`Santitos' takes heavy story and makes light comedy
Special to The Seattle Times
XXX "Santitos," with Dolores Heredia, Fernando Torre Lapham, Alberto Estrella. Directed by Alejandro Springall, from a screenplay by Maria Amparo Escandon, based on Escandon's novel. 95 minutes. Broadway Market. "R" - Restricted for partial nudity and adult themes. In Spanish with English subtitles.
By all rights, "Santitos," a 1997 Mexican film from first-time director Alejandro Springall, shouldn't be a light comedy.
Dolores Heredia plays Esperanza, a beautiful young widow whose teenage daughter, Blanca, dies of a viral infection while undergoing a tonsillectomy. Because the death is so sudden, because Esperanza is not allowed to see the body, and because the doctor inexplicably disappears the next day, Esperanza cannot accept her daughter's death.
She tries digging up the grave. Convinced that Blanca has been kidnapped and sold into prostitution, she gets a job as a cleaning woman at a brothel, smelling the sheets for signs of her daughter. Eventually she travels to Tijuana, where she herself becomes a prostitute. There's an Orpheus quality to all of this: Esperanza knowingly sinks into hell to bring back a loved one.
This is a light comedy?
It is, and it works.
Esperanza's guiding force through her journey is her sometimes-quirky religious conviction. Post-funeral, she sees the image of St. Jude, "my saint of desperate causes," in the grime of her oven window.
She shares this news with Padre Salvador (Fernando Torre Lapham), telling him "Thank God I ran out of Easy-Off."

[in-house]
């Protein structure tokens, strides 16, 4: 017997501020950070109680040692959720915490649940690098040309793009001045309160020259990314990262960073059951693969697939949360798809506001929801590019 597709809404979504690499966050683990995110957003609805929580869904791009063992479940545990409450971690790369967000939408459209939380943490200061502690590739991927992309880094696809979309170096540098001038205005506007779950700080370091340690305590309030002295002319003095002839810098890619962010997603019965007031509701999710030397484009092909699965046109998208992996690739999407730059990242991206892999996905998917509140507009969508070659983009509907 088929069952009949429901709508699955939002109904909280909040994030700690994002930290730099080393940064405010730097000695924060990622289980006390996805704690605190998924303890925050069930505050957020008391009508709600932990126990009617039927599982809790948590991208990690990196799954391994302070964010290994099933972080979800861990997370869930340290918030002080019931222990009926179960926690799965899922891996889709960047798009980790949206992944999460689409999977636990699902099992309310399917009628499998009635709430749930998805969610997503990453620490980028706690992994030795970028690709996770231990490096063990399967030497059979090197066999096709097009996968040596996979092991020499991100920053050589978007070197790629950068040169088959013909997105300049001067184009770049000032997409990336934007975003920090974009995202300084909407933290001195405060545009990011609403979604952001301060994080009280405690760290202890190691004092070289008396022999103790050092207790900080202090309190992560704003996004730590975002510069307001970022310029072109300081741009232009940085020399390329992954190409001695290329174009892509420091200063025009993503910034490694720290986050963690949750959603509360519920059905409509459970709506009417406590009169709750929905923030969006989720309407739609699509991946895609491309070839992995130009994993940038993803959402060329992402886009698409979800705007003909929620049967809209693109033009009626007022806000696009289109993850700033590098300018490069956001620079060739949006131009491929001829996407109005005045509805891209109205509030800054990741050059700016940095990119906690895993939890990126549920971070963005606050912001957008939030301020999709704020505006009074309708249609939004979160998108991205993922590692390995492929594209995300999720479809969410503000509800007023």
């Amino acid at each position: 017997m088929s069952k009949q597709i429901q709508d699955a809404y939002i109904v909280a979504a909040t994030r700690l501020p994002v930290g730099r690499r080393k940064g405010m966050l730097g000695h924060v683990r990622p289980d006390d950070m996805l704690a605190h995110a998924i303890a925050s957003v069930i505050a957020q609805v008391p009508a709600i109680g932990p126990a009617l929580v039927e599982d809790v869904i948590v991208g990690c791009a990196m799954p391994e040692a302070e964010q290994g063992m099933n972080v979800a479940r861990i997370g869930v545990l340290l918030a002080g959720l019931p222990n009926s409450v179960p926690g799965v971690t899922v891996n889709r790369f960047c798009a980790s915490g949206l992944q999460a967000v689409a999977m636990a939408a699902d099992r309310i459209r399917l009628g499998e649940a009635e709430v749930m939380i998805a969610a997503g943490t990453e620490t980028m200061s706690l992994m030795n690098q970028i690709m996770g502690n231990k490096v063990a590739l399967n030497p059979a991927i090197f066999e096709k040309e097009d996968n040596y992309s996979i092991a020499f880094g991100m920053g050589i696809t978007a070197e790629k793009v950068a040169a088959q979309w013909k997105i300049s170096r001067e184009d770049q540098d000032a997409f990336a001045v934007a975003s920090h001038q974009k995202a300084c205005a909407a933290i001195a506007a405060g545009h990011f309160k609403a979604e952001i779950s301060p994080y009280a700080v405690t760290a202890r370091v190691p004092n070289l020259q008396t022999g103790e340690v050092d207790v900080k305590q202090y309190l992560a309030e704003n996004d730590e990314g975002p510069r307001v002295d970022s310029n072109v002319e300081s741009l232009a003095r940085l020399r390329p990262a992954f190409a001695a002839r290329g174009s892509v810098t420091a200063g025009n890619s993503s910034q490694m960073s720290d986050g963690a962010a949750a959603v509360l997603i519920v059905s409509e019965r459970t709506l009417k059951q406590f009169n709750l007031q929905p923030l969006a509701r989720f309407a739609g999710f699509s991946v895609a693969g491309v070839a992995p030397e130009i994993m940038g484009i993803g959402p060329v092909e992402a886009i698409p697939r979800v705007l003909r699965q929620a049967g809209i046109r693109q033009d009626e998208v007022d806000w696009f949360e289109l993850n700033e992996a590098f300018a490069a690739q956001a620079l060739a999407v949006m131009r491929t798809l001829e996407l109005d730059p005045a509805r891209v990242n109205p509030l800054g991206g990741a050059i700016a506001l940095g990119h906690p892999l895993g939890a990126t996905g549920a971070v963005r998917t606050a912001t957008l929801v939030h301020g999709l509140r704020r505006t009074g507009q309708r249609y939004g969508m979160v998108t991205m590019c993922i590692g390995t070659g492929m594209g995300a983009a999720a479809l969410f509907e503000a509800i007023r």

Much of the comedy is in the interplay between the helter-skelter but determined convictions of Esperanza, and the slow, perplexed response of Padre Salvador, who would just as soon talk about the soaps or the latest gossip in the tabloid newspapers.
"Stay out of trouble," he cautions her, which, of course, is the movie's invitation to get her into trouble.
St. Jude visits again. Esperanza prays to St. Anthony, "who can find a grain of sugar in the desert," and St. Michael, the archangel. While trying to excavate her daughter's grave during a thunderstorm, she exclaims, "Saint Isidro, stop this rain!"
The only response is the silence of other plaster saints atop other gravestones, but even this image is ambiguous. They could just as easily be watching over her - protecting her - as ignoring her.
"Santitos," which was a favorite at 1999's Sundance and Seattle International Film festivals, has been pinned with the "magic realism" label of such films as "Like Water for Chocolate," but the label is inaccurate.
There are miracles in "Santitos," yes, but they may be only in Esperanza's mind, which doesn't make them any less real or necessary to Esperanza.
She grasps at any sign, any clue, and then tromps off in that direction.
Eventually she winds up in Los Angeles (City of Angels), where she witnesses a wrestling match between The Angel of Justice (the hero) and The Border Patrol (the heel).
The viewer is left thinking, "What could possibly happen next?" It's a nice thought to have. With most Hollywood films, we know exactly what's going to happen next.
The filmmakers don't pretty up the world, just our response to its tragedies and dangers. They also respect Esperanza enough not to ignore the travails she goes through.
There are emotional consequences, just as there were emotional consequences in Boaz Yakin's 1994 film "Fresh," about a boy who goes through hell to rescue his older sister.
All of this requires a delicate touch, which director Springall provides, and a sympathetic protagonist, which is where Dolores Heredia comes in.
From the opening frames, there is a desperation in her innocent eyes - but not so much desperation that comedy isn't allowed to seep in.
She plays innocent straight woman to the world's horrific comedy, but in the end she's the one who wins (even when she loses).
Seeing a sign from one of her saints, a lovely joy breaks out over her already-lovely face. It's been a long time since I've been so smitten at the movies.
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